When Ubisoft unearthed a Spanish pirate as famous as Blackbeard to promote an Assassin’s Creed

When yesterday I began to talk about Skull & Bones and began to dig up memories of my childhood and adolescence, fascinated by the world of piratesthere was a memory that came back to my mind with the power of a galleon.

The name of an unknown pirate who became the perfect excuse to mount one of the craziest marketing maneuvers that the video game industry in Spain has given us: when Ubisoft exhumed the remains of a Spanish pirate to promote Assassin’s Creed IV: Black Flag.

A game of Anglo-Saxon pirates

We are in 2013, the new installment of the Assassin’s Creed of Ubisoft is just around the corner and, how could it be otherwise, the creators of the game have cemented the plot between English-speaking heroes and villains despite the fact that the Latin branch of assaults on the high seas was equally or more important.

Although they are aware that their collections would not reach the game in any way, since Ubisoft Spain they begin to investigate possible actions they could take to bring black-flag to our lands with something more than the typical promotional actions. And searching through the available information, they come up with a name that leaves them surprised: Amaro Snapper.

As in the history of the game, the one who was a pirate first and then a corsair under the protection of Felipe V, is one of those names that have remained in the shadow of the Anglo-Saxon story despite rubbing shoulders in fame, fortune and terror with others famous pirates like blackbeard either Sir Francis Drake (yes, the one from Uncharted).

If no one knew his name despite being one of the most famous pirates of the time, recovering Pargo’s story and telling the world about his legend seemed like the perfect excuse to promote the game with more than just commercial actions. Ubisoft was willing to place the mythical Tenerife pirate in his rightful place.

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The history of Amaro Pargo

Born in 1678, Amaro Snapper he was more merchant than piratebut his good skills as a strategist and courage as a captain in the Carrera de Indias soon placed him in a prominent position among the king’s men.

Although no documents have been found that certify that he received the Patent of corsothe document that granted the necessary authority to attack enemy ships and towns to non-military vessels, it is known that he acted as a corsair capturing enemy ships and their cargo.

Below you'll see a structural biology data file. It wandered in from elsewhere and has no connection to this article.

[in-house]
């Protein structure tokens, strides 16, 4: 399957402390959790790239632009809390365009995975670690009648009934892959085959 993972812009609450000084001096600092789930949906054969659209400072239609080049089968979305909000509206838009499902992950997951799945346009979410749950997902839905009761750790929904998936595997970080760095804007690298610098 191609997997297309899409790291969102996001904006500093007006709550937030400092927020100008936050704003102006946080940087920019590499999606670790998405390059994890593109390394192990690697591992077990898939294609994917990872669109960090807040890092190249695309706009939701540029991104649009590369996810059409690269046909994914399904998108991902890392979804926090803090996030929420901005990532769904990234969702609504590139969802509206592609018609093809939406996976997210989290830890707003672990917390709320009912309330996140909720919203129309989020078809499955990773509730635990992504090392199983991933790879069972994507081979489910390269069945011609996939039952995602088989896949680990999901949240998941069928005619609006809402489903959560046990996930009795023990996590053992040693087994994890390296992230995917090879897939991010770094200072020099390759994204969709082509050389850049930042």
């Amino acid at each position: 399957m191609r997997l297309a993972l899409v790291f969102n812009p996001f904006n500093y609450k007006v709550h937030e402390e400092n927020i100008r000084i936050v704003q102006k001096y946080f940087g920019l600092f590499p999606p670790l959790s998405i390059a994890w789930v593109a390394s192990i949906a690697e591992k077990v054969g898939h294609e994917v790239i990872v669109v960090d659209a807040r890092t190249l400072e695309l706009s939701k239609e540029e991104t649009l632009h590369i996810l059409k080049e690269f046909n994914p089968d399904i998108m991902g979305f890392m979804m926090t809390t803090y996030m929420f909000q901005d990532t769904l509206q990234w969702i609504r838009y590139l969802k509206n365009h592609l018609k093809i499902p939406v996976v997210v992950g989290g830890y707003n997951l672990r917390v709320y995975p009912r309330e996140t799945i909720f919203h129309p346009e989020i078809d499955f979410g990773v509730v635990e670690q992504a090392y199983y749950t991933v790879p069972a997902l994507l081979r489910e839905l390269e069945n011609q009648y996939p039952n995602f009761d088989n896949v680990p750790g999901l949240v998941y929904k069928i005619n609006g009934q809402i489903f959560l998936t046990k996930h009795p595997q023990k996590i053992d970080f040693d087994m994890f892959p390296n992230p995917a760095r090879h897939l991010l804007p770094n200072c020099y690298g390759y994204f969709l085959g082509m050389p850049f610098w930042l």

Devoted and rooted in his land, the great fortune he reaped from trade and the sale of stolen ships was dedicated to improving living conditions. Tenerife through farms, housing for the most needy and religious donations for the education and maintenance of the most disadvantaged children.

From his humble but brave reality he passed to the legend caused by those who took advantage of his fame to tell stories and, from there, to be considered one of the most emblematic characters of Canarian culture.

The exhumation of Amaro Pargo

In November 2013, just a few weeks after the launch of the game, a team of archaeologists and forensic scientists from the Autonomous University of Madrid arrived in San Cristóbal de la Laguna with a mission: to exhume the remains of Amaro Snapperperform DNA tests and find out as much as possible about their history.

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sponsored by Ubisoftthe experts open the tomb of Pargo and find inside not only the remains of the pirate, but also close relatives, his servant and several bodies of unrelated newborns who were probably placed there under the belief that the baptized Christians buried in the same sepulcher could save them from limbo by guiding them to heaven.

Becoming a kind of Robin Hood for his community in Tenerife, the story of Amaro Snapper and the legend of the loot that he buried on the island is still better known there than in the rest of the world -which is why the remains of what was his home have been looted to the point of leaving it in ruins-, but at least this action allowed his name carried a little further.

We will probably continue to hear much more the name of blackbeard that of Amaro Snapperbut surely the next time corsairs and buccaneers are discussed, you will fondly remember the man from Tenerife who managed to stand up to the most mythical of pirates.

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